Coinciding with the channel-deepening project is the Southport initiative, which is the construction of a brand new container-handling facility in South Philadelphia, adjacent to PRPA’s Packer Avenue Marine Terminal. Between deeper water and this new marine terminal complementing existing facilities, the already efficient, economical port will be able to serve area businesses better than ever before—exactly what they’d like to do for you.

PRPA’s marketing team stands ready to assist private businesses like yours in the development of effective logistics plans. Their even ready to help companies that aren’t including waterborne commerce as a major part of its operations, or even companies that do generate waterborne commerce but ship it through non-PRPA cargo terminals in the region. Why is this?

As Grantee of Foreign Trade Zone No. 35, PRPA has the ability to grant FTZ Zone or Subzone status to manufacturers operating in the FTZ jurisdiction. Having existing companies operate more successfully or attracting new companies to the region is good for everyone, whether or not PRPA’s public port facilities directly benefit.

Those that consider making the Port of Philadelphia part of their logistics chain will find that PRPA and its terminal operators are ready to serve the nation’s businesses. The Port of Philadelphia is proud of all the businesses they’ve helped to attain Zone or Sub-Zone status in the region, whether or not their cargoes are seen on their docks.

Yes, so much is happening at the Port of Philadelphia these days: deeper water; expanded cargo capacity, a vibrant FTZ program and much more. Why not take a moment to visit the Philadelphia Regional Port Authority’s web site, at, to learn more about the news briefly touched on, as well as other exciting projects and initiatives. It might be your first step toward a profitable decision to make your business operations a productive member of the Philadelphia region’s stable and growing economy.

Port Freeport: 100 Years In The Making

Port Freeport came into being more than 100 years ago when the first jetty system was built in Freeport, Texas. Since that time, Port Freeport has become one of the fastest growing ports on the Gulf Coast and currently ranks 16th among U.S. ports in international cargo tonnage handled. With a current channel of 45-foot depth, soon to be widened and deepened, just three miles from open Gulf of Mexico waters, Port Freeport offers more than 7,500 acres for future development. Port Freeport serves its customers and stakeholders through development and marketing of competitive world-class navigational capabilities, technically advanced marine and multimodal terminal services and port-related industrial facilities while achieving profits and creating jobs as a leading economic catalyst for the Texas Gulf Coast.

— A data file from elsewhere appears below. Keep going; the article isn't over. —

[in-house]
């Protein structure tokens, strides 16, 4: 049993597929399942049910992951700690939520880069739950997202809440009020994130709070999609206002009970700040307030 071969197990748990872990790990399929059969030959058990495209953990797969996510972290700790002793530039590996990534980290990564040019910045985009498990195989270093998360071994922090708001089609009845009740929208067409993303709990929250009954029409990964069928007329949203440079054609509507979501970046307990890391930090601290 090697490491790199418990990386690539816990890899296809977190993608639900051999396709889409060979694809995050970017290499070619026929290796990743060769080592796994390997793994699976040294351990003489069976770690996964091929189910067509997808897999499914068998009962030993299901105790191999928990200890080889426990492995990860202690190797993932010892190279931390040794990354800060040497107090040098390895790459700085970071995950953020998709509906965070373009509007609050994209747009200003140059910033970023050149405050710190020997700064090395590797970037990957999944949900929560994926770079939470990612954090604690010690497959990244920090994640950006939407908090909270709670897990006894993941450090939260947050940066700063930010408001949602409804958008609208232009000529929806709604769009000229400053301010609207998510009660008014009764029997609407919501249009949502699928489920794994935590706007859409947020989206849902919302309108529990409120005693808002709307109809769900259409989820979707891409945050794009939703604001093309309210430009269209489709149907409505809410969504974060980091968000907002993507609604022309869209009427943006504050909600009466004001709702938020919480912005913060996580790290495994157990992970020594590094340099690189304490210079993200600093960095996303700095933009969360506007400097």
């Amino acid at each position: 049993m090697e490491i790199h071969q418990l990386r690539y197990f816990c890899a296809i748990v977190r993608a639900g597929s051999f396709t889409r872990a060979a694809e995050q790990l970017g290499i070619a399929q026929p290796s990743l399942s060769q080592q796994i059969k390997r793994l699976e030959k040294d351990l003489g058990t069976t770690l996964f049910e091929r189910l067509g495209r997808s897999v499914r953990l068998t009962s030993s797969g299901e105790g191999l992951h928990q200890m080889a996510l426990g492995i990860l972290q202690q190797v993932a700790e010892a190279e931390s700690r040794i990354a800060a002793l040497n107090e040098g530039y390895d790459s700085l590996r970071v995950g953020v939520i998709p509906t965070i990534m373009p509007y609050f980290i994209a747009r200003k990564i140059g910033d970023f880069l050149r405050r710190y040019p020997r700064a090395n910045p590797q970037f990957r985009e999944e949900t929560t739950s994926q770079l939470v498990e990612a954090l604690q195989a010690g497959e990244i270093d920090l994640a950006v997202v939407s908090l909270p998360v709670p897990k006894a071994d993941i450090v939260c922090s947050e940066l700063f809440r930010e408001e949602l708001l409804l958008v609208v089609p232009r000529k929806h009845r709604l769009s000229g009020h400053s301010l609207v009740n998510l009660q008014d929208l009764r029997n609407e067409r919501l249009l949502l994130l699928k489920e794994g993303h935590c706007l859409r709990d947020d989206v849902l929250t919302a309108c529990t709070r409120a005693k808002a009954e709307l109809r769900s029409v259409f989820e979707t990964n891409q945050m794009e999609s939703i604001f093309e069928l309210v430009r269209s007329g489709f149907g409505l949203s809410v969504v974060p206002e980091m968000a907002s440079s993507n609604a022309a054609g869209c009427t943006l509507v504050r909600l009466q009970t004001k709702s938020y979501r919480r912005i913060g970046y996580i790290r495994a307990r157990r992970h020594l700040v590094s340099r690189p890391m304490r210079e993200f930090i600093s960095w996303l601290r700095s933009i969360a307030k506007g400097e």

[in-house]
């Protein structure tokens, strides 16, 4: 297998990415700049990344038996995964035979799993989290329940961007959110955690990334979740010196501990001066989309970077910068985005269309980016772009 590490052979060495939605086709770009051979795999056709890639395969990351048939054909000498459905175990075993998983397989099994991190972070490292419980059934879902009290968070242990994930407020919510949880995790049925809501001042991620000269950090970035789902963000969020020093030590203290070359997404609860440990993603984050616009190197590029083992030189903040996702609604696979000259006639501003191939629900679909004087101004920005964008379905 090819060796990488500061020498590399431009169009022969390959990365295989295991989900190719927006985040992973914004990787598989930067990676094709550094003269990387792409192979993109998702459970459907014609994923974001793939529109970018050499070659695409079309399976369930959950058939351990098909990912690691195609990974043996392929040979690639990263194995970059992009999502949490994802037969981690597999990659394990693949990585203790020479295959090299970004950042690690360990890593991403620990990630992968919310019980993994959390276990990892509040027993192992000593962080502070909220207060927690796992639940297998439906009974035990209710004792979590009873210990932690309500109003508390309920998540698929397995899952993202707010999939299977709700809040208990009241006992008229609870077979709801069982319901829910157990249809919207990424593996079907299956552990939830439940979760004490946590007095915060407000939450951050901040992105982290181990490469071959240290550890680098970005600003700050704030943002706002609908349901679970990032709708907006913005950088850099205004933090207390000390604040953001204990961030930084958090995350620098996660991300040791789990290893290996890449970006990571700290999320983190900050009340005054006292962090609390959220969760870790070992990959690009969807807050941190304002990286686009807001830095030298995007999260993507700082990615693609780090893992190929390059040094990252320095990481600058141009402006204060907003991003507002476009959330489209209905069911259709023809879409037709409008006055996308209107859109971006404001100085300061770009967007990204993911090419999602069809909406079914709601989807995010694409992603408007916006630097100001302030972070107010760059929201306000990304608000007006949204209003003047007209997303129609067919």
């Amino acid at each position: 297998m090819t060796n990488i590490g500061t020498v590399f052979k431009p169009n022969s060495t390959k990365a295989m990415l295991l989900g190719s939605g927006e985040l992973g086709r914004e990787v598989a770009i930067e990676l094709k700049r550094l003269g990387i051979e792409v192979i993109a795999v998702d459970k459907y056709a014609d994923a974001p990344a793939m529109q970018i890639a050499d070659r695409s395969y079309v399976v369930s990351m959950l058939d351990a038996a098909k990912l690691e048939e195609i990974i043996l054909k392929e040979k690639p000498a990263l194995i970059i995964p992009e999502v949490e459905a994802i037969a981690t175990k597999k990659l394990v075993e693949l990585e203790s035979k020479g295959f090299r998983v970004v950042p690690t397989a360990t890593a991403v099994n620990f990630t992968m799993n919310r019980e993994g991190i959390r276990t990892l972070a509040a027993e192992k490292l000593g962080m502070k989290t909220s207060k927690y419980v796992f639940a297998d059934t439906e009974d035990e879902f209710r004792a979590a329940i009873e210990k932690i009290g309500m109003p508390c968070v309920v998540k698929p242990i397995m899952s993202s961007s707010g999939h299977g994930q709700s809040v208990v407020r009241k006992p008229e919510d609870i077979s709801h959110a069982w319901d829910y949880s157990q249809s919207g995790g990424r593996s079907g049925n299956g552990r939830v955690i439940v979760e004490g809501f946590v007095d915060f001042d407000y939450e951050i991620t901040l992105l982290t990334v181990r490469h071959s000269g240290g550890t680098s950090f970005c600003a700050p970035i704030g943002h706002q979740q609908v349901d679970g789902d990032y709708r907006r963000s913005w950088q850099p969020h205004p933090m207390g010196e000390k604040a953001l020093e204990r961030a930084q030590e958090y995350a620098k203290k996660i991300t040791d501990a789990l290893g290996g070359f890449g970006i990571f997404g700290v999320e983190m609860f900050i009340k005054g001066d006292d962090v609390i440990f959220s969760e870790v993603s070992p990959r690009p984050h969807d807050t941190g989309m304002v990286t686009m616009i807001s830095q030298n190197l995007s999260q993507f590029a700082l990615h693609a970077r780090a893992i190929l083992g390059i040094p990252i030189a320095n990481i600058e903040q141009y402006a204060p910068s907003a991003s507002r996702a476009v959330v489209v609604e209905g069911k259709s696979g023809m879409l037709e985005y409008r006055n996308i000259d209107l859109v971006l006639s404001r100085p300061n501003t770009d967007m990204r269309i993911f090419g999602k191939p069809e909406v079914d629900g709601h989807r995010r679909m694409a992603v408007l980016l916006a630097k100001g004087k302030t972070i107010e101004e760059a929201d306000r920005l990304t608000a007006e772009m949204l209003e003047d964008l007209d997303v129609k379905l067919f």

Port Freeport offers the following benefits: rail, highway, vessel and/or barge transportation can be seamlessly utilized; direct access to the Gulf Intracoastal Waterway, Brazos River Diversion Channel, State Highway 36, State Highway 288 and Union Pacific Railroad; only a few minutes commute from quality schools, housing and medical care and just 59 miles south of downtown Houston, Texas—the nation’s fourth largest city; surrounded by a highly qualified, technical labor pool; available existing water supply, wastewater collection, electrical distribution, gas and telephone; existence of adjacent properties that could support future growth and development; air freight service by all national carriers from multiple surrounding airports within 60-mile radius; availability of local, high-quality trainable workforce and close proximity to universities and technical colleges; ability to manage inventory and/or manufacture duty deferred, inside its Foreign-Trade Zone; Texas is a right-to-work state, which leaves you the right to choose between union and non-union labor; the state of Texas, Brazoria County and Port Freeport offer competitive incentives, tax credits and exemptions.

Recent developments at Port Freeport include the construction of the first phase of its Velasco Terminal, which will add further cargo-handling capabilities at the Port. The construction of a new 800-foot-long dock and 20 acres of backlands promise an eventual offering of 2,400 feet of berthing and more than 90 acres of supporting land.

Meanwhile, Port Freeport continues to work in conjunction with federal and state authorities to advance the project to deepen the Port’s channel to 55 feet from its present 45 feet, plus substantially widen the channel as well. The Port is hopeful that the feasibility study will indicate, as have preliminary analyses, that benefits of the channel project should exceed its $300 million cost.

With so many developments pointing toward growing diversified activity at Port Freeport, there is much anticipation for the Port to expand upon its already impressive status as an economic cornerstone of the community and region—a dynamic force directly and indirectly responsible for more than 55,000 jobs and having an overall annual economic impact in Texas of $10.2 billion.